So if you haven't already gotten 50 Fwd::Fwd::Re::Re::Fwd::Fwd:: e-mails about the Golden Compass movie coming out, I'll fill you in on what I've been hearing. I had been excited about this movie because I love science fiction and fantasy, it has an excellent cast, and it has excellent visuals. But apparently, Philip Pullman is an avowed atheist who wrote this trilogy called His Dark Materials in an effort to do the opposite of what C.S. Lewis did with his Chronicles of Narnia. The books apparently speak for themselves pretty well, but Pullman has come out and said that with these books, "I am trying to undermine the basis of Christian belief".
Apparently the first two books are there to draw you in to the story, then the third one is where all the extremely anti-God stuff comes out. Basically, the whole climax of the books is that the main characters are out to kill God so they can do as they please. (If my sources are accurate)
This puts me in a bit of a dilemma, just as I found myself with the DaVinci Code stuff. I want very much to read the books and see the movies so I can decide for myself what I think about them. On the other hand, I have enough credible information to make me think I don't want my money going to support anything of this type. Then again, if someone from my church sees it and then comes to me with tough questions, I'd hate to be ignorant about what they're asking me. And once again, as a movie lover, I would really like to see it in the theater because it looks like a fantastic production.
This brings me to my second part of the post. I've made plugs before on my blog for the Mars Hill Audio Journal. I don't want my blog to be overused for advertising, but I am so fond of this effort, I will probably bring it up from time to time. My good friend Jonathan introduced me to the journal.
Basically, it is a scholarly journal in audio interview form. Ken Myers is the host. He brings in people--most often who have recently published a new work on something relative to Christianity and culture--and interviews them about their work. It isn't a biographical kind of interview like Leno or something; it's very focussed on a topic of choice. Myers is extremely intelligent and gifted at what he does. The motto for the publication is "A bimonthly audio magazine of contemporary culture and Christian conviction." I've been subscribing for about 3 years now. It's a little pricey, but it's worth every penny. It's available in cassette, CD, and now MP3 format. (MP3 downloads are definitely the cheaper option, but I like getting the CD's)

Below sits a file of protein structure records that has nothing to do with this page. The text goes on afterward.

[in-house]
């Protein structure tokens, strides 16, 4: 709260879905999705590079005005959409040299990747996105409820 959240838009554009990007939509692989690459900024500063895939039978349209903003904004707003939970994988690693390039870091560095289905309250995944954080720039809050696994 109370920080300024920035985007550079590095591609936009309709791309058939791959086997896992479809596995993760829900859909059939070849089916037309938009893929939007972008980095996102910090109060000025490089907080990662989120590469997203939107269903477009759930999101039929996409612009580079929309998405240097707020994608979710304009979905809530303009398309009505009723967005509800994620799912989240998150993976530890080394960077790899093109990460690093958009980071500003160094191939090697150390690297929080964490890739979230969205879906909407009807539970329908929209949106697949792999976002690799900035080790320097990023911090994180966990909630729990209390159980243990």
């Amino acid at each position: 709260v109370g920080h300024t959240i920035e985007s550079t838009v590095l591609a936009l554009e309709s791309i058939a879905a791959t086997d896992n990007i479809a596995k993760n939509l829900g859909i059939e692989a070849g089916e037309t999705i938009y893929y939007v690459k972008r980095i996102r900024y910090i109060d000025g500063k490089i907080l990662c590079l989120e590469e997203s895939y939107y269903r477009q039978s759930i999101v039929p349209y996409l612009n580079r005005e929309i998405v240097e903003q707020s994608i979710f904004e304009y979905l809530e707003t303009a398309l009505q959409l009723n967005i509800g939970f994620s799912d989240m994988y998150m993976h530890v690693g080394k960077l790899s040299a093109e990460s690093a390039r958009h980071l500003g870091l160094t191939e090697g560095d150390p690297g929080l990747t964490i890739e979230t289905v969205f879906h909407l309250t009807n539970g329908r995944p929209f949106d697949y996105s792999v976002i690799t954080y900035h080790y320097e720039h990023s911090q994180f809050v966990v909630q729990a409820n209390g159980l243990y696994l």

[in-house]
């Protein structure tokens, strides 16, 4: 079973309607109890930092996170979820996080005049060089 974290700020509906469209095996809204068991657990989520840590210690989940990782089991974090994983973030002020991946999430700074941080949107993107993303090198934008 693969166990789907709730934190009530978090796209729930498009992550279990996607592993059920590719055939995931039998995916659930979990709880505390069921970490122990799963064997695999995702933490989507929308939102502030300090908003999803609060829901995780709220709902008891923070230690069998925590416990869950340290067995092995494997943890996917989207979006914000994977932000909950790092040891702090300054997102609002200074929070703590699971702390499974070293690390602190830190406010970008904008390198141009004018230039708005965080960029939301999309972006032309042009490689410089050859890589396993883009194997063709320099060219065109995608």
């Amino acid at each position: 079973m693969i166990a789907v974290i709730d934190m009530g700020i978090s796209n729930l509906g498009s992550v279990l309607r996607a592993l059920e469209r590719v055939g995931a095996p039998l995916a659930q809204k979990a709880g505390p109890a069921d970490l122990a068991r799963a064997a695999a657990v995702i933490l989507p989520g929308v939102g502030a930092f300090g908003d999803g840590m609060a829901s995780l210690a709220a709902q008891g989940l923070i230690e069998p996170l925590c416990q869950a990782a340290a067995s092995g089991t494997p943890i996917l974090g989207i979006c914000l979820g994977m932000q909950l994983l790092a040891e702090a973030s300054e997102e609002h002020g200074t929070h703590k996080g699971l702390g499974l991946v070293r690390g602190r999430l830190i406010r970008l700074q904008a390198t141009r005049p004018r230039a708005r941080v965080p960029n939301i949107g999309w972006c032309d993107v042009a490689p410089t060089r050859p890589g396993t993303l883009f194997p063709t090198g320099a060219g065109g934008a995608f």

Rather than just talking about current trends in astonishment, the journal looks very deeply into history, music, culture, and philosophy from the last few centuries to help shed light on where modern actions come from. Even if we aren't aware of our history, we're certainly influenced by it! It also gives excellent treatments on hot topics in contemporary culture.
If you want to take the journal on sort of a test drive, I highly recommend their free podcast called "Audition". The latest installment has an interview with Alan Jacobs about the Philip Pullman Trilogy.
If you would like to give your minister a good gift, or if you spend lots of time in the car and are tired of the radio stations, you should really consider the Mars Hill Audio Journal.
Some issues have caught my attention more than others, but this has been an invaluable resource for me to try and navigate through the philosophies of my culture and to decide where I stand on a lot of critical issues.
If you are interested:
Here is the link to the Mars Hill Audio Journal website.
Here is the link to the Audition Podcast website.
Here is the direct link to the interview about Philip Pullman's new trilogy as an MP3.
Here is the link to click on if you want to subscribe to the Podcast. (It will open your ITunes application)